Modern pension provision for the modern labour market

The modern UK labour market is highly complex.  More people are retiring both in absolute terms and relative to the working population, and retirees are living longer.  The Office for National Statistics predicts that around a third of babies born in 2012 will live to be 100[1].  At the same time, more people are switching jobs on a more regular basis than ever before, and almost a third of workers are not saving at all for their own retirement.  These factors combined create the perfect storm for a UK pensions industry that is optimised for the workforce of 30 years ago – one that was younger, larger relative to pensioners, and more likely to stick to one job.

CEO of NOW: Pensions Morten Nilsson

Having an ageing population creates what the IMF describes as a “time bomb” for the state pension[2], where fewer taxpayers have to provide for more pensioners, making private pension saving more important than ever.  According to the government, there were 3.2 workers to every pensioner in 2008.  By 2033 that number will fall to 2.8[3].  On top of this, a highly transitory labour market introduces extreme complexity where transferring funds between schemes at different firms is costly, time-consuming and sometimes not even possible.

What is needed is pension provision to evolve to cope with these realities; the industry itself needs to play its part.  Echoing the comments made by the Minister for Pensions, Steve Webb MP, pensions need to be simple and flexible.

To achieve that, any modern pension scheme should have the following characteristics:

  • The ability to transfer funds in and out for free and any time
  • The ability to view and access savings any time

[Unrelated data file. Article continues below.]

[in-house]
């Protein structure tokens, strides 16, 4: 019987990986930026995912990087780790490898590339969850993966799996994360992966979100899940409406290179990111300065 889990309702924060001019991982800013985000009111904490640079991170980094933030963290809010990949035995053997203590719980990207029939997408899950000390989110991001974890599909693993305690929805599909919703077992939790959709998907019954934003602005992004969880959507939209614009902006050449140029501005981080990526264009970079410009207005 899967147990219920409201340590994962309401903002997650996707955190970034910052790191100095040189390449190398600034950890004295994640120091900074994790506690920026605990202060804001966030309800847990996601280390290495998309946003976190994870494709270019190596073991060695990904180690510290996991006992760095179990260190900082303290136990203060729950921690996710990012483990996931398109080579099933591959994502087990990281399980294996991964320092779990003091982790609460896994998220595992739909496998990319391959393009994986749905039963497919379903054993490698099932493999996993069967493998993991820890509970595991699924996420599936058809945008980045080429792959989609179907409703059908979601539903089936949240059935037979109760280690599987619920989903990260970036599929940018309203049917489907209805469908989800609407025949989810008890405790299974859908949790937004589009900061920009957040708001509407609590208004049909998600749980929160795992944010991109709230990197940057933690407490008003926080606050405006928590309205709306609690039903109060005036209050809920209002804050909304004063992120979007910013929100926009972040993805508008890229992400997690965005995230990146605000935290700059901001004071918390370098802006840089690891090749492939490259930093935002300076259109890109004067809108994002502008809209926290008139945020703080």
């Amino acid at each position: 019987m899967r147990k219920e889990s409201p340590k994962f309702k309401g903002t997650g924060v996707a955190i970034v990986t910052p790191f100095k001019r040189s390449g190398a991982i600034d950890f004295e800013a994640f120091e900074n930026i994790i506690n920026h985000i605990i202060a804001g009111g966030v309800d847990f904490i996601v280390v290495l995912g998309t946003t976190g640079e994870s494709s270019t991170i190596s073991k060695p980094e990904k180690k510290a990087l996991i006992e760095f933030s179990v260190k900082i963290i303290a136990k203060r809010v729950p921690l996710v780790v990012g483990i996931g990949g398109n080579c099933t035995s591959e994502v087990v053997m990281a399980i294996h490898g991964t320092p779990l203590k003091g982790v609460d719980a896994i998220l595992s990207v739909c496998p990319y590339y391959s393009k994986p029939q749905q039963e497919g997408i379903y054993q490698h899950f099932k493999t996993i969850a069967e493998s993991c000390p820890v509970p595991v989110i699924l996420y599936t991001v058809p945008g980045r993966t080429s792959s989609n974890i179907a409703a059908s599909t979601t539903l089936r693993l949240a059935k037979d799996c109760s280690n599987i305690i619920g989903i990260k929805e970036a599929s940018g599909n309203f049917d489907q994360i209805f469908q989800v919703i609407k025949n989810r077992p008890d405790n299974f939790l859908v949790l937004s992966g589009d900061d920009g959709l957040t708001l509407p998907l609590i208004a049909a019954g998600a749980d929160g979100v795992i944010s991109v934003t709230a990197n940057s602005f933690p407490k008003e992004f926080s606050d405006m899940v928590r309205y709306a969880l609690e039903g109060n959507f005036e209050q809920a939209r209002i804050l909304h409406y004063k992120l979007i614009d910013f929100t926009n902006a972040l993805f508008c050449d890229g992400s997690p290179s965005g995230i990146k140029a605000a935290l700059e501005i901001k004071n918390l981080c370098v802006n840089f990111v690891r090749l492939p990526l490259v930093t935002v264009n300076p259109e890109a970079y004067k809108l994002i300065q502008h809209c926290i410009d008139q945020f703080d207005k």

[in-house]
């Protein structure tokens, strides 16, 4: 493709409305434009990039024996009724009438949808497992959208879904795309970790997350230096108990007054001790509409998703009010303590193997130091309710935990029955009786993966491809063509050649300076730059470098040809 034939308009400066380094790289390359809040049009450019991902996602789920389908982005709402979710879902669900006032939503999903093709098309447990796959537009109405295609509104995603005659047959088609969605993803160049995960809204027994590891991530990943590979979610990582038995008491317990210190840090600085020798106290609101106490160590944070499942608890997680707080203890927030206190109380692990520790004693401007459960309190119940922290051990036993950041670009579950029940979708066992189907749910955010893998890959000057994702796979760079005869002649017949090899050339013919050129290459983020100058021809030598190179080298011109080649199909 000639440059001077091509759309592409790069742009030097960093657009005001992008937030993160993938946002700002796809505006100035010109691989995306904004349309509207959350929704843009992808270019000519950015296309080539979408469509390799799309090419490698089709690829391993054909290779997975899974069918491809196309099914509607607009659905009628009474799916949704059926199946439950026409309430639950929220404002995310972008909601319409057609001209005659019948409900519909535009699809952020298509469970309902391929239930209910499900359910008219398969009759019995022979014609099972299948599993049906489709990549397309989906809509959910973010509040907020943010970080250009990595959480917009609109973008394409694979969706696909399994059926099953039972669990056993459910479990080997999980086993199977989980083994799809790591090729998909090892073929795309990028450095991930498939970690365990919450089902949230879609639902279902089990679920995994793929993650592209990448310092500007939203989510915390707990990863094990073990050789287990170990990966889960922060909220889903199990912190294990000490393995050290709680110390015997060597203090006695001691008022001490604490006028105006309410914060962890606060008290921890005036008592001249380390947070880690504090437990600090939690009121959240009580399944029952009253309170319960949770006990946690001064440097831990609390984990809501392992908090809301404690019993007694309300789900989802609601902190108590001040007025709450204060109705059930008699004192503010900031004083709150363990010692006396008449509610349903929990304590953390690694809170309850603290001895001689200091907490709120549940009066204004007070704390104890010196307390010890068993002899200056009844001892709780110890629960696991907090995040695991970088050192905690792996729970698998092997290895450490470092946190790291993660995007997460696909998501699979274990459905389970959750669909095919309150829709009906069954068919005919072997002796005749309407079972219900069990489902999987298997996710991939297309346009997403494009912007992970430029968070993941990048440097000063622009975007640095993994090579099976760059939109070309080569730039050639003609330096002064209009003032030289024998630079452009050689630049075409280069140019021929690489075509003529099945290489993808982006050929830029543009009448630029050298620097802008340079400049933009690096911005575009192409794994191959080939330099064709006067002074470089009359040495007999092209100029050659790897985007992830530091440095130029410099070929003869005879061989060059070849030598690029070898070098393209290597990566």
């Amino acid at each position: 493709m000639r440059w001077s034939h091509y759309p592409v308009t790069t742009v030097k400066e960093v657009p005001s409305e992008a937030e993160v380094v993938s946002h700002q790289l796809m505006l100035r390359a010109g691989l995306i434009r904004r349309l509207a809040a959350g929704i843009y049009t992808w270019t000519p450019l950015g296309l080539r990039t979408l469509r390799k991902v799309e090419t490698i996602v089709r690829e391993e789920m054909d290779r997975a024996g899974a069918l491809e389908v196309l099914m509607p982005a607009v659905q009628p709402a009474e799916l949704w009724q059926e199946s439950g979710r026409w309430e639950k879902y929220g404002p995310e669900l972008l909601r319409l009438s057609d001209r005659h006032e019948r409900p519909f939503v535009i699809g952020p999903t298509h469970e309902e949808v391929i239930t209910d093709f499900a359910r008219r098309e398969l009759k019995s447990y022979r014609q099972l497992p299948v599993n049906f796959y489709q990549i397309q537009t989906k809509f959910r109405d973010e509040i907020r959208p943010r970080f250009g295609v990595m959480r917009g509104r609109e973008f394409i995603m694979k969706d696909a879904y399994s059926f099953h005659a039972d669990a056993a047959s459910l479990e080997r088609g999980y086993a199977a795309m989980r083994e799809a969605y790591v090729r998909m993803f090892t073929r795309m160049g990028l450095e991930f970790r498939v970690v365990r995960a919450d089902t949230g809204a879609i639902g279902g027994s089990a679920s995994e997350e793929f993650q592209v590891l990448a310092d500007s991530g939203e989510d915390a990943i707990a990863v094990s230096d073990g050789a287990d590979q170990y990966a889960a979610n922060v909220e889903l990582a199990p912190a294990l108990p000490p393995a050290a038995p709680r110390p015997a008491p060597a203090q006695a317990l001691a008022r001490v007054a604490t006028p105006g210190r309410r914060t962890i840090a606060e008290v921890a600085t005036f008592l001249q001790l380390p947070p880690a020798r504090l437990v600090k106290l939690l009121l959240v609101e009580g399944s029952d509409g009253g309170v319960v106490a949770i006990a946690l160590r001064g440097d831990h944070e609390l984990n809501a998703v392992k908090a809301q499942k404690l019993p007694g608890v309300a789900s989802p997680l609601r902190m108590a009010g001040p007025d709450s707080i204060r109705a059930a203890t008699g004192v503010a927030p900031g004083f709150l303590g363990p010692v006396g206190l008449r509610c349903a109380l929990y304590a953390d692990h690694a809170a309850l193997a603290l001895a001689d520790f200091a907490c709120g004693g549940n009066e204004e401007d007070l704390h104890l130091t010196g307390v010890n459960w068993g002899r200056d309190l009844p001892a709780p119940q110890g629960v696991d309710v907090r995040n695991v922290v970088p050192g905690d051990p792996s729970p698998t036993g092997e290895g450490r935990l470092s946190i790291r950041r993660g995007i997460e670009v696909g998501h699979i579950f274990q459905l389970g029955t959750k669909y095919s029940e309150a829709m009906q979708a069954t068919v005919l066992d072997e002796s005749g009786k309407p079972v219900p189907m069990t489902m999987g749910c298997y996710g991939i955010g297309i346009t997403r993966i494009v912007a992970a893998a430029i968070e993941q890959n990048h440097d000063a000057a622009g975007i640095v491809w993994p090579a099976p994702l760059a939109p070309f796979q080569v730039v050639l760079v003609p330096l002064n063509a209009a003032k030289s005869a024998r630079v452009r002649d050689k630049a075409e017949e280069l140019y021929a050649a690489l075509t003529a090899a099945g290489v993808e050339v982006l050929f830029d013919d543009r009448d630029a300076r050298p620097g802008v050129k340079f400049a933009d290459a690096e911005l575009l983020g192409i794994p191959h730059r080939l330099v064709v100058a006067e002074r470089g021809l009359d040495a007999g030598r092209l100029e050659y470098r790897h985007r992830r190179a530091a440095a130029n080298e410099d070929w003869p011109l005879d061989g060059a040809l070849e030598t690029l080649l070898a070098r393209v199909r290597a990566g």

• The ability to choose the right retirement age
  • Low charges to encourage saving

With auto-enrolment due to begin taking effect from October this year, schemes need these characteristics in order to justify the saving compulsion, and to minimise opt-outs.  If workers are to live longer and likely to face higher contributions to their pensions pots, then flexibility in saving for retirement seems a fair trade.  Government has taken action in introducing auto-enrolment, is considering further simplification options regarding the state pension[4] .  In the Queen’s speech last night the Government also made a promise to implement Budget proposal for new single-tier state pension of approximately £140 a week.  It is time pension providers considered doing their bit; otherwise we face an explosion of what is now perceived as “pension time bomb”.


[1] Telegraph, 11th April 2012.  IMF warns of £750bn pensions time bomb.  Telegraph Media Group Limited.
[2] Ibid.
[3] Parliament Researchhttp://www.parliament.uk/business/publications/research/key-issues-for-the-new-parliament/value-for-money-in-public-services/the-ageing-population/
[4] Steve Webb MP is focussing on cutting red tape, as stated in this interview for FTAdviser.  David Cameron has expressed interest in the Norwegian system of flexible retirement ages tied to life expectancy: Herald Scotland, 10th February 2012. Cameron in call for flexible pension system.  Herald & Times Group

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